Why is food important to Transition?
Today, most of us take as a given that we can go to the supermarket and buy the food that we want. However, in this country and others there are many that cannot afford to do so. Furthermore, we often do not consider the impact the food we buy has on the environment. Food, is one of the common things we all need, one of the things that can significantly impact the environment and one of the things we personally can make decisions on that will help improve the planet.
Our decisions on food can have significant impact on the environment and on the inhabitants of our planet in a number of ways.
1: Reduction in CO2: Agriculture consumes significant amounts of energy in the production of food. Most significantly, the production of animal products uses the most energy. The recent report by the Climate Change Committee (CCC) Sixth Carbon Budget report* stated that in 2018 Agricultural emissions were 54.6MtCO2 (Metric tons of carbon dioxide), representing 10% of UK Green House Gas (GHG) emissions, of which 63% were methane from livestock. Furthermore the report states that diet change involving a 20% shift away from meat and dairy by 2030 and a further 15% move form meat by 2035 could deliver an annual reduction of 7MtCO2 by 2035.
2: Consider where our food comes from: In general, the further any food has to travel from production to consumption then the more fuel is used getting it there. Often, not only is there a cost in terms of fuel used for the distance but also additional energy used for refrigeration.
3: Waste reduction: Reducing the amount of food waste will drive down emissions from excess production, transportation and storage. In addition it will reduce emissions from the waste itself as it decomposes. Finally, and as importantly, there is much food wasted today which if we were less wasteful could feed others who are in need of it. Again, the CCC states that the Waste Reduction Action Programme(WRAP) estimates that of the 13.6 million tonnes of food wasted each year 10million tonnes is ‘post farm gate’ and of that householders account for 70% (7 million tonnes).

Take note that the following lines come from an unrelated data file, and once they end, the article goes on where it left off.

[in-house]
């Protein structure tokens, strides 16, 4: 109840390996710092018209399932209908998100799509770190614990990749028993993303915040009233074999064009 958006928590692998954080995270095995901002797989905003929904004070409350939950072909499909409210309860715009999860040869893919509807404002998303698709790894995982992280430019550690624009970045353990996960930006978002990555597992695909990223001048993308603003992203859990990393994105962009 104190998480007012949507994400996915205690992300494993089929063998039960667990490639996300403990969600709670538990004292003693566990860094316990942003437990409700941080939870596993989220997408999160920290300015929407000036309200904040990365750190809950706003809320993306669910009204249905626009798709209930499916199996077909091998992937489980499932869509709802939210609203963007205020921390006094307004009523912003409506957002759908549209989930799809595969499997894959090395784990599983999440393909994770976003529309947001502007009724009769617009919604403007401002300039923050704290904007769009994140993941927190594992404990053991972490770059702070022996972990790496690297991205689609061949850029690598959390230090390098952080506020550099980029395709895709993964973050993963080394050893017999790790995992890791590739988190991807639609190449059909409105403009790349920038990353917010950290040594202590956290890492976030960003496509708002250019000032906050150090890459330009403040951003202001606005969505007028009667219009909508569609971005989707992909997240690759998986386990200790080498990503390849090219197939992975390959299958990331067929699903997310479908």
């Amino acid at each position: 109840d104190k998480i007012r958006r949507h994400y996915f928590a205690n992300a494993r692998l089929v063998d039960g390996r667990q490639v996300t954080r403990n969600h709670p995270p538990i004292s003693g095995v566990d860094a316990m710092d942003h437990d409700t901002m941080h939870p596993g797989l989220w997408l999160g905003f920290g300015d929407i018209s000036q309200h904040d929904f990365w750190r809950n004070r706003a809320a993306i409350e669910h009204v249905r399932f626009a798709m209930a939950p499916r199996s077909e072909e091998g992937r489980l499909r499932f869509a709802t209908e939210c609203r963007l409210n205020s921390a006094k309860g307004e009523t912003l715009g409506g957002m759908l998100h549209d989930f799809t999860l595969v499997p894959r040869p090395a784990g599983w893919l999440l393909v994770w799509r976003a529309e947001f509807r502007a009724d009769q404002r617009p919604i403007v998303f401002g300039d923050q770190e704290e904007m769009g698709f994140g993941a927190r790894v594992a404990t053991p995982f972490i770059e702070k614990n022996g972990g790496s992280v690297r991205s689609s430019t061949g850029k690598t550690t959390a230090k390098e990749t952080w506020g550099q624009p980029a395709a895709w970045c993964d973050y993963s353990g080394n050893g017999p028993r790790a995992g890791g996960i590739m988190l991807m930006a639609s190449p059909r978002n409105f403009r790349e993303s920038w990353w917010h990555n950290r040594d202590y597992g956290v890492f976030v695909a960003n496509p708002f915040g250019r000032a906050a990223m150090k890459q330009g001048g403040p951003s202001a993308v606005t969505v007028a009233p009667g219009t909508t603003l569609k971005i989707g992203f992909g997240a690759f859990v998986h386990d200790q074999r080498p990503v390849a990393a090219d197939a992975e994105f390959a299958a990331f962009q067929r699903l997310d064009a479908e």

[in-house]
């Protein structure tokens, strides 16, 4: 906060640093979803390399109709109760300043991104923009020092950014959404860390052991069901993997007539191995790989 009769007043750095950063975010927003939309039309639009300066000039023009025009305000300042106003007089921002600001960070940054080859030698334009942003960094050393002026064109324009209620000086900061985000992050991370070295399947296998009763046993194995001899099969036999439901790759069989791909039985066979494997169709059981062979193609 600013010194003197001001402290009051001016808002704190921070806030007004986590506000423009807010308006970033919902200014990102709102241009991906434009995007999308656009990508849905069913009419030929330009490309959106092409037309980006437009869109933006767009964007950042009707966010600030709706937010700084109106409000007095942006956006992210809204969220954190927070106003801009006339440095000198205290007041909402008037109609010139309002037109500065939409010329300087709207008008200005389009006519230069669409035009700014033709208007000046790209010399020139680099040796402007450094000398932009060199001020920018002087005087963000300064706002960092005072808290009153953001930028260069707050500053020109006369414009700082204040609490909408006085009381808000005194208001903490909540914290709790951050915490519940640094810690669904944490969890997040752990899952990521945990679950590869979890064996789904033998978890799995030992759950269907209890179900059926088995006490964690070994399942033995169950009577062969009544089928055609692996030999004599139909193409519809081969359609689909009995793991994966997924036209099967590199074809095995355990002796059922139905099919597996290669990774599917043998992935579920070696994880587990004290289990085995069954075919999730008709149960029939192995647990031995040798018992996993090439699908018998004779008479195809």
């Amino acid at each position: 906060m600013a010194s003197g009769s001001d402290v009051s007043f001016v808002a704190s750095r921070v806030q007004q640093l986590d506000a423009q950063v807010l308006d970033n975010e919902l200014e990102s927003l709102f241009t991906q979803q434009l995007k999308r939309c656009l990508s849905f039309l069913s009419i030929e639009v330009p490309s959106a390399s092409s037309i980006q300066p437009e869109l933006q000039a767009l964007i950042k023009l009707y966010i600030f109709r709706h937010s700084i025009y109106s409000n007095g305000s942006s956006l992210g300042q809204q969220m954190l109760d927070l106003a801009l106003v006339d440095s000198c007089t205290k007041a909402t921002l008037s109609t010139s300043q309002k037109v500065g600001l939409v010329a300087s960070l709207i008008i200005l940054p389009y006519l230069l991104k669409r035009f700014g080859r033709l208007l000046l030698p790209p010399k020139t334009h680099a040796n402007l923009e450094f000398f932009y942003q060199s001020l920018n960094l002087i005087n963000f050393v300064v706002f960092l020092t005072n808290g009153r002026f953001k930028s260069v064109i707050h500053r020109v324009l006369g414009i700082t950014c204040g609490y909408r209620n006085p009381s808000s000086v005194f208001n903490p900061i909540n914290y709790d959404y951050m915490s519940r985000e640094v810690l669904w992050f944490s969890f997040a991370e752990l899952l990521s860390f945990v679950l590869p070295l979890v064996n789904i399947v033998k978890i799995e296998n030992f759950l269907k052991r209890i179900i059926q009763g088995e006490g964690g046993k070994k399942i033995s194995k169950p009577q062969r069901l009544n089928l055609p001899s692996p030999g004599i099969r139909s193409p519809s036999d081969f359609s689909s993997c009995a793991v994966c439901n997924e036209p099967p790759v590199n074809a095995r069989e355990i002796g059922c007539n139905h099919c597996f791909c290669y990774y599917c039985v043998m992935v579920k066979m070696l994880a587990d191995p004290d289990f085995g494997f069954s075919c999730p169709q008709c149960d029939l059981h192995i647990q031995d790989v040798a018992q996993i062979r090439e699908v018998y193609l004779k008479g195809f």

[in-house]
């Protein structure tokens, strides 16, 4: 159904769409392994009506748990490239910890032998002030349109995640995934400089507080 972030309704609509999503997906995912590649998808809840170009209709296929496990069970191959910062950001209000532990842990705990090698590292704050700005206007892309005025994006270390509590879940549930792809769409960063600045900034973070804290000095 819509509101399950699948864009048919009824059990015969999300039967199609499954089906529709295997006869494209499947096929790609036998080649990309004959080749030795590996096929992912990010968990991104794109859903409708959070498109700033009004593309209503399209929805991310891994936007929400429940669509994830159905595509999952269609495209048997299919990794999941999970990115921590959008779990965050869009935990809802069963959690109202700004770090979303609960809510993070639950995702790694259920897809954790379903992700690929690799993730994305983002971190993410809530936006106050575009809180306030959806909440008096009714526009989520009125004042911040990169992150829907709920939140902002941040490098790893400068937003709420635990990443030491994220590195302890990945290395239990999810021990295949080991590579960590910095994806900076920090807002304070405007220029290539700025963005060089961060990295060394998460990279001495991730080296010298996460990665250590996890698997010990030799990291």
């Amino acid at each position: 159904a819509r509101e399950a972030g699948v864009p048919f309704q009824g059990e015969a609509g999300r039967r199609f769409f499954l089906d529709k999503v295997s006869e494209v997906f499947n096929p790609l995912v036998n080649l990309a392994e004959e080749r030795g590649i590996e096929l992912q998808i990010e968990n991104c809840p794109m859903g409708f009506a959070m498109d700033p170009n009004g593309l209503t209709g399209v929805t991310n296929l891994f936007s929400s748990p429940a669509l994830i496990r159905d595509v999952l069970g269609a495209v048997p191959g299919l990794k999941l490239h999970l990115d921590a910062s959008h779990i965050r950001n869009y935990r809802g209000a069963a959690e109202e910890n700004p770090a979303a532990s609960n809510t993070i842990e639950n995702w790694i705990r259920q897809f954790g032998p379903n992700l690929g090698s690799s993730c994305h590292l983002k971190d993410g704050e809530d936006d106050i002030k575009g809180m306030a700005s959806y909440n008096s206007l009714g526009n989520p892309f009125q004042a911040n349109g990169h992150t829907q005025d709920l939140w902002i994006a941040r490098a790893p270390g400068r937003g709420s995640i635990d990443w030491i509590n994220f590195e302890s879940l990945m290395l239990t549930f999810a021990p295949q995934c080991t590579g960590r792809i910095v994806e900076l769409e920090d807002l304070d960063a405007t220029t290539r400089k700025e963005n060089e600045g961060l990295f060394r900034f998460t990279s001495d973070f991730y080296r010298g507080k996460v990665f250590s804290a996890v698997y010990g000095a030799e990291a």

4: Growing more food ourselves: Over the last 20 to 30 years people have grown accustomed to ‘nipping to the supermarket’ for everything. Growing your own food is rewarding as there is nothing better tasting than home-grown fruit and vegetables. You also know that the produce is fresh, and that it has not been sprayed with pesticides, herbicides or growth inhibitors.
A number of studies over recent years have demonstrated gardening being beneficial for physical and mental health. Working in a garden or allotment is great exercise and can be paced at ‘your speed’, plus being out in the sun is a great source of Vitamin D.